In my previous post, I told you about my ongoing issues with sleeplessness and how a doctor prescribed the sleep aid Ambien in an effort to help me get some rest.
When we last left off, I was telling you about how I tried dyeing my eyelashes in my sleep, as a result of taking the drug.
I would love to tell you that that episode marked the end my relationship with Ambien, but sadly, I continued to take it.
To recap, I knew I was taking more and more Ambien to get the same effects at night. And now I realized that I was getting up during the night and doing crazy stuff in my sleep that I couldn’t recall the next day.
In fact, when my daughter saw me covered with black eyelash dye, she told me that she had noticed me doing wild things too, but she figured I was awake.
One night, she said, she had watched me rub Tiger Balm all over my feet and then over the rest of my body. If you’ve ever used this stuff, then you know how astonishing this is. Tiger Balm is very potent--just a dab on your temple when you have a headache will give you a real sensation of warmth. And here I was, spreading the stuff like frosting on my skin. And that wasn’t even enough to wake me up or make me remember it.
But in spite of all of this, I continued to take Ambien. In fact, I couldn’t wait until my next dose. Looking back, I was obviously hooked on it, but at the time, I didn’t want to believe that I was addicted to a prescription drug. Other people had that problem, not me. I talked myself into believing that it was a harmless medicine that was helping me sleep. That thinking, which I now realize was completely wrong, is what kept me able to justify taking Ambien everyday.
Another issue that I was dealing with while taking the drug was what I called “tanking and hitting the wall.” Every day, right around 4 p.m., I would completely bottom out both physically and mentally. If a friend or co-worker asked me a question I felt like it took every ounce of mental energy I had to answer. The simplest tasks took me forever to do. I could no longer think. It was as if someone pulled the plug on my brain. I could no longer function. Period.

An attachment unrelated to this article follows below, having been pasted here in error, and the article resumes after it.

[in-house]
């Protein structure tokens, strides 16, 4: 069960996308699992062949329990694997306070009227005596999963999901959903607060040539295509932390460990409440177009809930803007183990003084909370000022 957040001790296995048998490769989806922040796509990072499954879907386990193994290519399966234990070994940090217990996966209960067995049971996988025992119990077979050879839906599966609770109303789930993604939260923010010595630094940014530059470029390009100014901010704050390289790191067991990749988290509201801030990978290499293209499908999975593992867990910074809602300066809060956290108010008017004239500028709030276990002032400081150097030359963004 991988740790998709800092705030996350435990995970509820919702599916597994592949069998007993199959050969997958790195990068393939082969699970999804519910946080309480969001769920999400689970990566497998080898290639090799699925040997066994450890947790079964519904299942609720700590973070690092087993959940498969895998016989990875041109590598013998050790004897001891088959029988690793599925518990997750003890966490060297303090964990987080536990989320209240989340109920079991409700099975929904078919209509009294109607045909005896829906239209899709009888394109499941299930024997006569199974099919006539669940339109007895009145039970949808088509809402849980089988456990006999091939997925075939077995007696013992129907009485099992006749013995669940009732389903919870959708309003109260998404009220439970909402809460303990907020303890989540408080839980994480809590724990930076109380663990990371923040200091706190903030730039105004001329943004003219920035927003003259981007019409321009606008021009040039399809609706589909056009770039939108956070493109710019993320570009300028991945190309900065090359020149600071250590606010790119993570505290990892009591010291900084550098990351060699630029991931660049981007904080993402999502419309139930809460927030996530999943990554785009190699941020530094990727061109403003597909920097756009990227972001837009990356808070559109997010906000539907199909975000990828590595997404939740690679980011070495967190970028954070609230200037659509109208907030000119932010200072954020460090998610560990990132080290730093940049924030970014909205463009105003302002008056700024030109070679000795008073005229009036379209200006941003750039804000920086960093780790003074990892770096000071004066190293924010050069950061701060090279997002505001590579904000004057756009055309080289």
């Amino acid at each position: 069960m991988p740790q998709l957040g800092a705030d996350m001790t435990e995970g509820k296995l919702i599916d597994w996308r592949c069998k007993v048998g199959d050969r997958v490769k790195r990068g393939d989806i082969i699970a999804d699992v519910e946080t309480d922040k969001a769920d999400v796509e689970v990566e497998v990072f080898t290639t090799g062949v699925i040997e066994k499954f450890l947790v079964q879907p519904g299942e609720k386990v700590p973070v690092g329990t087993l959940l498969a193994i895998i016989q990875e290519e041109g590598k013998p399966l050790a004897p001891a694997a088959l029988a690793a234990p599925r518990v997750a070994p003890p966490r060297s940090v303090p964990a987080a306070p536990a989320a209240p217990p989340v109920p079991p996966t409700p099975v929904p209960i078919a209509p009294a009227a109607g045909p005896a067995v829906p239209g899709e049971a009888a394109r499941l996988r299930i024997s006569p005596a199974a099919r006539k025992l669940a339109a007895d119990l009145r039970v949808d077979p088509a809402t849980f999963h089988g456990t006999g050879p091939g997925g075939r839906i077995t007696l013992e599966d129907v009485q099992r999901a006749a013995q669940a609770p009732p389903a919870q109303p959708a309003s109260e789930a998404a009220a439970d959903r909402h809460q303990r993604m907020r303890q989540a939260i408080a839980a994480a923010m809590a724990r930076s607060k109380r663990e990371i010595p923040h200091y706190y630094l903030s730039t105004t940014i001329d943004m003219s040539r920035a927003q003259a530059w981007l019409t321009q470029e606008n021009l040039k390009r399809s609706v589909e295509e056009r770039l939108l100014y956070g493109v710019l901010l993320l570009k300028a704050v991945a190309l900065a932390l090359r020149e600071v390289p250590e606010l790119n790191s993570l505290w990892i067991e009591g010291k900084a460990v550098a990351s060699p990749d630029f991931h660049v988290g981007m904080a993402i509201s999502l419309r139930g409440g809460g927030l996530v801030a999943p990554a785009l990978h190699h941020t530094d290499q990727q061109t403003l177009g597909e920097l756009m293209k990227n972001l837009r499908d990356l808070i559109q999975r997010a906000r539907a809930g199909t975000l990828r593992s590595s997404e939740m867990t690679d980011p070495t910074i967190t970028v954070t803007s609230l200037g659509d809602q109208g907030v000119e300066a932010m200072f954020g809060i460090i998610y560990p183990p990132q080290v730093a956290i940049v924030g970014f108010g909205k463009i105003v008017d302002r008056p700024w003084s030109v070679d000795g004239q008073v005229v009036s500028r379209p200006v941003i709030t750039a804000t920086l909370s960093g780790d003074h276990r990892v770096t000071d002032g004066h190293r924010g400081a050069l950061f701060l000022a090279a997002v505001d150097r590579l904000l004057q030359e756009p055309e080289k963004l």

This wasn’t just some mid-afternoon dip in my energy level—the kind that I know many people have (and the reason the lines start to form at Starbucks again late in the afternoon). It’s not like a cup of coffee got me back on track for the rest of the day. At 4 p.m., I was done.
But it wasn’t until the serious physical problems began that I really started to wake up and smell the coffee about Ambien.
For example, I began having tingling sensations in my arms and legs (and no, it wasn’t the day after I had slathered Tiger Balm all over myself). That scared me, but I wasn’t ready to admit to myself that my beloved Ambien was at fault.
Then right around that same time, I went in for my annual gynecological exam and during the breast exam, my doctor found a lump in my left breast. I was sent in for an ultrasound, and my doctor found two more—a second one on the left side, and one on the right.
My doctor said we needed to watch the lumps for the next several months to see if they changed in anyway. One lump in particular concerned her the most. I told her that I didn’t want to wait—that if a lump needed to be removed, to go ahead and schedule a time to do it.
I left the office and my head was spinning. I remember thinking to myself “I have a big problem, and I need to figure this out.”
I don’t know if it was a higher power talking to me or my own intuition or what, but all of the sudden, I decided to drive to the Safeway pharmacy where I picked up my Ambien.
When I got there, I told the pharmacist “I need you to give me what the side effects are for Ambien. Not the list that you give to your customers, but the list that the drug company gives you.”
Bless his heart, he didn’t question me. He went back, retrieved it from the box and handed me this booklet filled with extremely small print, detailing the side effects of the drug.
Please keep this in mind as a tip—always ask the pharmacist for the insert that the pharmaceutical company gives out. Then, if you ever have side effects, you can check the full list for information. The pharmacists seem very willing to give them out, so make sure you ask.
As I read through the side effects, I felt sick to my stomach.
Tingling in arms and legs. Breast tumors. Brain function completely gone. Sleepwalking.
Everything that I had been dealing with was on those pages. Never, not once, did anyone warn me about these particular side effects.
The following week my husband Ed and I traveled to Europe for a vacation. While we were on a sail boat, I took my bottle of Ambien and threw it over the side into the water.
Ed turned to me and said “Thank God—I might get my wife back now.”
Bless his heart, he had never said a word to me about it until then.
I will remember that moment for the rest of my life.
Of course, quitting Ambien cold turkey was not exactly easy—I pretty much didn’t sleep for the rest of our vacation. But as the days went by, I could feel the real me coming back. Within 2 days, I got my brain function back and no longer hit the wall at 4 p.m. The tingling went away. The sleepwalking ended. And although I did opt to get one breast lump removed, the other 2 completely went away on their own, and looking back, I bet the 3rd one would have gone away as well.
My husband got his wife back. And I got myself back too.
Have you quit taking Ambien? If so, what was it like for you? Did you ease off gradually or go cold turkey like I did? Are you feeling more like yourself now that the drug is out of your body?
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